This stately, decaying grand Virginia farmhouse is mesmerizing and sad at the same time. While you can see a well, drinking trough for animals and a couple of outbuildings, there’s also an old store and barn at this location, a few miles north of Courtland at the intersection of Wakefield and Millfield roads.
Looking at the complex at the corner of a big field, it’s easy to imagine how this farm was a focus of rural life 80 or so years ago when lots of Southerners got their start in the country. Better South President Andy Brack writes, “Of all of the photos I took in July in Virginia, I come back to the pictures of this farm. In my mind’s eye, I can almost see donkeys and horses getting a drink, kids playing barefoot in the front yard, folks dropping by the country store to sit, talk and enjoy a cold drink.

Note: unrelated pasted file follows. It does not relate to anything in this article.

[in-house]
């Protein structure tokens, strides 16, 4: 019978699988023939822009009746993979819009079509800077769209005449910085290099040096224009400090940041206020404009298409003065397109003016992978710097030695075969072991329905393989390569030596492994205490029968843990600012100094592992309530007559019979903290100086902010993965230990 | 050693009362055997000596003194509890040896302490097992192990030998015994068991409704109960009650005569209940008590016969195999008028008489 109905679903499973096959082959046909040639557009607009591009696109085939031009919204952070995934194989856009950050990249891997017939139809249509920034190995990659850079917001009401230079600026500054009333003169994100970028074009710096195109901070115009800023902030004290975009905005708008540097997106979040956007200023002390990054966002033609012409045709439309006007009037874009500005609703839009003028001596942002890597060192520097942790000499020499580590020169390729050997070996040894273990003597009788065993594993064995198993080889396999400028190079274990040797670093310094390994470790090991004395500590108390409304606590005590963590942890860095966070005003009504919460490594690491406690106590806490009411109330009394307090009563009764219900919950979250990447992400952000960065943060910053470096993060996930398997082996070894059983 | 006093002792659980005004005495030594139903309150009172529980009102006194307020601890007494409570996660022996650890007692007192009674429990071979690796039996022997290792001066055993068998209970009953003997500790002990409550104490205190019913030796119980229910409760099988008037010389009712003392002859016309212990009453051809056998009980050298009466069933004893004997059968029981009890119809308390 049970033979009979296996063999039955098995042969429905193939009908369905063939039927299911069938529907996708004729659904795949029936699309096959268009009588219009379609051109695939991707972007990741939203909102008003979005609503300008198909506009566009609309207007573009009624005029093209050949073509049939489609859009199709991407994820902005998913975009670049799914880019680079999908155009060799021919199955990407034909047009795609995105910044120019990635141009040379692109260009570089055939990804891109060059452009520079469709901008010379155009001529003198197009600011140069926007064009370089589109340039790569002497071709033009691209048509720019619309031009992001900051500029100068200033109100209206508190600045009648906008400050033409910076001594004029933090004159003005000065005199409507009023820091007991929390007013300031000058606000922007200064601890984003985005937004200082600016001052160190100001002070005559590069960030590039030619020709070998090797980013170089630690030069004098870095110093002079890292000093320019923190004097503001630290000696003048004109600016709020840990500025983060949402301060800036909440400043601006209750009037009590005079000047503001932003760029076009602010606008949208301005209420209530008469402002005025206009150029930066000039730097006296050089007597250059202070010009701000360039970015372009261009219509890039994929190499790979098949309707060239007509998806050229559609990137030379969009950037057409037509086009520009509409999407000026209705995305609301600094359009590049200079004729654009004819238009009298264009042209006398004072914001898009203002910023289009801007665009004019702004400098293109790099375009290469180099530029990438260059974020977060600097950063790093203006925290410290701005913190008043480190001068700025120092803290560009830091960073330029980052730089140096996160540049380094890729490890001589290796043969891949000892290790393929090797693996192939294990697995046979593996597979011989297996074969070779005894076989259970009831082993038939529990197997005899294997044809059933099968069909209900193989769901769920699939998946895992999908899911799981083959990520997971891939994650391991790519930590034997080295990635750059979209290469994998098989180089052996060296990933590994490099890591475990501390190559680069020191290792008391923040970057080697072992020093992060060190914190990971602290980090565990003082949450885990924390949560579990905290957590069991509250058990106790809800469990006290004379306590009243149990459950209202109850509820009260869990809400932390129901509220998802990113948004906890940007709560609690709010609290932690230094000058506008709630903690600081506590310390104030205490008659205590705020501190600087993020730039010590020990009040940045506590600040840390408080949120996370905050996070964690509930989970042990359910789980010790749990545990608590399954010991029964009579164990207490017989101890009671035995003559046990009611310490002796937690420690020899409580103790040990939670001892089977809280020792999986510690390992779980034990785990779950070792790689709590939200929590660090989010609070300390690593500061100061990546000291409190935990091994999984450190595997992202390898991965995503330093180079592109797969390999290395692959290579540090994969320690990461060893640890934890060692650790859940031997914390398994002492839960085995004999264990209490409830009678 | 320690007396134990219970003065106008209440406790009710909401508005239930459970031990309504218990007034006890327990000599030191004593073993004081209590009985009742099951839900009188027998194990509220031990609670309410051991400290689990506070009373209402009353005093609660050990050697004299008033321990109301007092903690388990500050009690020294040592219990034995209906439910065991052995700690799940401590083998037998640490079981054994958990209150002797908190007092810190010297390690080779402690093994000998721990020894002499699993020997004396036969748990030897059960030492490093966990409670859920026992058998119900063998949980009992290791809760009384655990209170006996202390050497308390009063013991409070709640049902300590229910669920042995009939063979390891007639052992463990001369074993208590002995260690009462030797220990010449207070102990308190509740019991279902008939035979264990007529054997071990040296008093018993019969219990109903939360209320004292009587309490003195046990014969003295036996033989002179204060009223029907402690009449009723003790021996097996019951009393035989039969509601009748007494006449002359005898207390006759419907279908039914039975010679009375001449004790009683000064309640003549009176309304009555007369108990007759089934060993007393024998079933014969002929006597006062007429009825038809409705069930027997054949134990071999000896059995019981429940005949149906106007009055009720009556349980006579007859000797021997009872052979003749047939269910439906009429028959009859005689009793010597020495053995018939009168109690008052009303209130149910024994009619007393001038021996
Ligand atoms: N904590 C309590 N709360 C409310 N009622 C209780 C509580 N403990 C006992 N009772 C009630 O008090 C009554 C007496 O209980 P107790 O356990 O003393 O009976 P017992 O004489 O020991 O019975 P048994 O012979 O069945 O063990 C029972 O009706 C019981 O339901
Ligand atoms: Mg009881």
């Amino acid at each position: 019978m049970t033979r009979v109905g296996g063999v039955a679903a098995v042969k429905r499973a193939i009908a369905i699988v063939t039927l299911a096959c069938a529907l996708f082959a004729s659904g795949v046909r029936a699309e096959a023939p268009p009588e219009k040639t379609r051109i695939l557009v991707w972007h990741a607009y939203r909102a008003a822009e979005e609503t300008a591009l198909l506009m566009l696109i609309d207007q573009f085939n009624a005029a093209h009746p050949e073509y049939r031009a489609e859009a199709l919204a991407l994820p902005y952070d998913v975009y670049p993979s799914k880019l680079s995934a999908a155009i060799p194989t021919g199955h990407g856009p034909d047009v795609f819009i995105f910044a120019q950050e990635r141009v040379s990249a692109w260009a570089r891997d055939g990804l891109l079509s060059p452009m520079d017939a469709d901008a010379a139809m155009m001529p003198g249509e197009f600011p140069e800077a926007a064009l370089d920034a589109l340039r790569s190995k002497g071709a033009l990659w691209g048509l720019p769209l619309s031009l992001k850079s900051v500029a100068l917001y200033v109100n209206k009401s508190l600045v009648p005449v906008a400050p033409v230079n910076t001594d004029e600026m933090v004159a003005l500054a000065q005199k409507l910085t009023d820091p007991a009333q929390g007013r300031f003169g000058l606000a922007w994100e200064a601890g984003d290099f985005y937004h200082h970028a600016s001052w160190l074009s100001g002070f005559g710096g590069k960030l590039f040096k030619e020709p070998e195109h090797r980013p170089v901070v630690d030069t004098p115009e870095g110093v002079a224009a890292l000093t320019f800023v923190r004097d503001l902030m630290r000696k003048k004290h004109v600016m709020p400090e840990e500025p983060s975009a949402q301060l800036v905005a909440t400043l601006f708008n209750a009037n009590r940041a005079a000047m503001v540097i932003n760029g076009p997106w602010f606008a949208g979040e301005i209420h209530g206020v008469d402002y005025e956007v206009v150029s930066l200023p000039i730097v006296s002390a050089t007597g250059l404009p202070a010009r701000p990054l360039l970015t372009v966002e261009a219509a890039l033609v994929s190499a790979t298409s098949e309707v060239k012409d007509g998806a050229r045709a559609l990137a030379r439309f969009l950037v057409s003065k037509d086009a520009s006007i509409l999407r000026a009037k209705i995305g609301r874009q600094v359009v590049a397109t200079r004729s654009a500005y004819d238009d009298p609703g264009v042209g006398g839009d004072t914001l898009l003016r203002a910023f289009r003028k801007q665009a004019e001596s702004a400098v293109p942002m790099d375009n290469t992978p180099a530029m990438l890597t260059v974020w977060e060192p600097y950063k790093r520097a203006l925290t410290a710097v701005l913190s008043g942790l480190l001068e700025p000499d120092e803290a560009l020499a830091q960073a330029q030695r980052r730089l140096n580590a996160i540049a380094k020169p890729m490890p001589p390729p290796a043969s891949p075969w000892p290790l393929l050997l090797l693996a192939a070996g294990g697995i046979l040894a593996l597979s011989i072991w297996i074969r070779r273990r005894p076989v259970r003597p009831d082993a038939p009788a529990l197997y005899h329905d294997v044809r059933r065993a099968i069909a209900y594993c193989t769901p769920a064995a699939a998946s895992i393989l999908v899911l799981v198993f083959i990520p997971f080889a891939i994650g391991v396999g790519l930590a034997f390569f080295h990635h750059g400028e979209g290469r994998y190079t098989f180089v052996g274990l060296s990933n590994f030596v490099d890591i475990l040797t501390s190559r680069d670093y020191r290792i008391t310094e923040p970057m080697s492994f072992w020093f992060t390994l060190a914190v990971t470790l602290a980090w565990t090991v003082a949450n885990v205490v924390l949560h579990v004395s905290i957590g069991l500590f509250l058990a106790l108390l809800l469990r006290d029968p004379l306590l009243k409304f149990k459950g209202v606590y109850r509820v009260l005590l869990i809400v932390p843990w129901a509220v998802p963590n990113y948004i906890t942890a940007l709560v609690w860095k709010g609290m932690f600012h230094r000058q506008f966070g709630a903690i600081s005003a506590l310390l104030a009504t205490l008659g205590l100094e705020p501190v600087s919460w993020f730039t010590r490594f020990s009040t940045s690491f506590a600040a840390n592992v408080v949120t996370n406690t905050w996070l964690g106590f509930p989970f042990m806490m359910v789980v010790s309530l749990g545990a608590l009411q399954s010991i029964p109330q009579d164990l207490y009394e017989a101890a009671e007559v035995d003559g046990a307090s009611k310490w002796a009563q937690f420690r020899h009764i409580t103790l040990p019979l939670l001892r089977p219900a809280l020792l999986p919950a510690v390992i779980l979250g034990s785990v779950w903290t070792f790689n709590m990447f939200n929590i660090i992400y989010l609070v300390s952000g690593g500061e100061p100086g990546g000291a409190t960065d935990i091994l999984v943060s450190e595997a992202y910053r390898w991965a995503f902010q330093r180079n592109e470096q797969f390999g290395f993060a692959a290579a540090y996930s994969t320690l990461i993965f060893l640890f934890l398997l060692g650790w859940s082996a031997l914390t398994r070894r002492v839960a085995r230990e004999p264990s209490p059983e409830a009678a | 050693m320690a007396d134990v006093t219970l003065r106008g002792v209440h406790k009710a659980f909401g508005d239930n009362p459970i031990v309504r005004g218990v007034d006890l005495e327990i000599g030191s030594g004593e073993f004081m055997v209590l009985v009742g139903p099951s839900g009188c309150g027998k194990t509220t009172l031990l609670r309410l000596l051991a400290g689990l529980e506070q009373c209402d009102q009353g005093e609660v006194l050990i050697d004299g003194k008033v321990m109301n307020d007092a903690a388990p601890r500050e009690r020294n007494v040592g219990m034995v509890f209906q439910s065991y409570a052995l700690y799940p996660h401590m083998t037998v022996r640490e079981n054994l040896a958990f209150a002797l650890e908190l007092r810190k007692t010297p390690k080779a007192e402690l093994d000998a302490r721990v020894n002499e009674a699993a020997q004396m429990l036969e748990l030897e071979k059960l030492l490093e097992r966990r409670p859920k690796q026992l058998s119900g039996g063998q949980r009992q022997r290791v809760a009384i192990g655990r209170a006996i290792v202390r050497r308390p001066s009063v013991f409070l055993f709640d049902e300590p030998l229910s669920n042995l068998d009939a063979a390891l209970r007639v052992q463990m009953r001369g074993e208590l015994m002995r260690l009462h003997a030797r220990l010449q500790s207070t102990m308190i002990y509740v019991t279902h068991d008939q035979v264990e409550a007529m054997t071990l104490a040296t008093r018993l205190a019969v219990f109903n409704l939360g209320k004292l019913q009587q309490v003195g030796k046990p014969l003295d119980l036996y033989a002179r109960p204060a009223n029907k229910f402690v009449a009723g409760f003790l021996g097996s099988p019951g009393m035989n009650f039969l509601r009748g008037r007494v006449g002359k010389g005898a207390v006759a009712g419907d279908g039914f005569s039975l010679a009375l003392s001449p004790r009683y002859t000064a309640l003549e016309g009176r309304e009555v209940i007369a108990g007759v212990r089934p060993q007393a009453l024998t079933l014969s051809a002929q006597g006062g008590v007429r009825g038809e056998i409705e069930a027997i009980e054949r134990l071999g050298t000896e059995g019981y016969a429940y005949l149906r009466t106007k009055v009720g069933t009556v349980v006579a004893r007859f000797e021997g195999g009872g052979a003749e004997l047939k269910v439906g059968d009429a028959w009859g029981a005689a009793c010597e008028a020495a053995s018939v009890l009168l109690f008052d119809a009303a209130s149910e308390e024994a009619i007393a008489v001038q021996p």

“I couldn’t find out anything else about this place despite trying to reach members of a Baptist church just down the road. I look at how this house and its buildings, once a gem of this rural area, is falling apart. Like much of the area of the Southern Crescent, it’s suffering from benign neglect.”
The complex is in Southampton County, which is known in history as the place where slave Nat Turner led a rebellion in 1831. More information is here. Today, 18,409 people live in Southampton County; three in five are white; most of the rest are black. Poverty is about 16 percent.
Photo taken July 23, 2012, by Better South President Andy Brack. All rights reserved.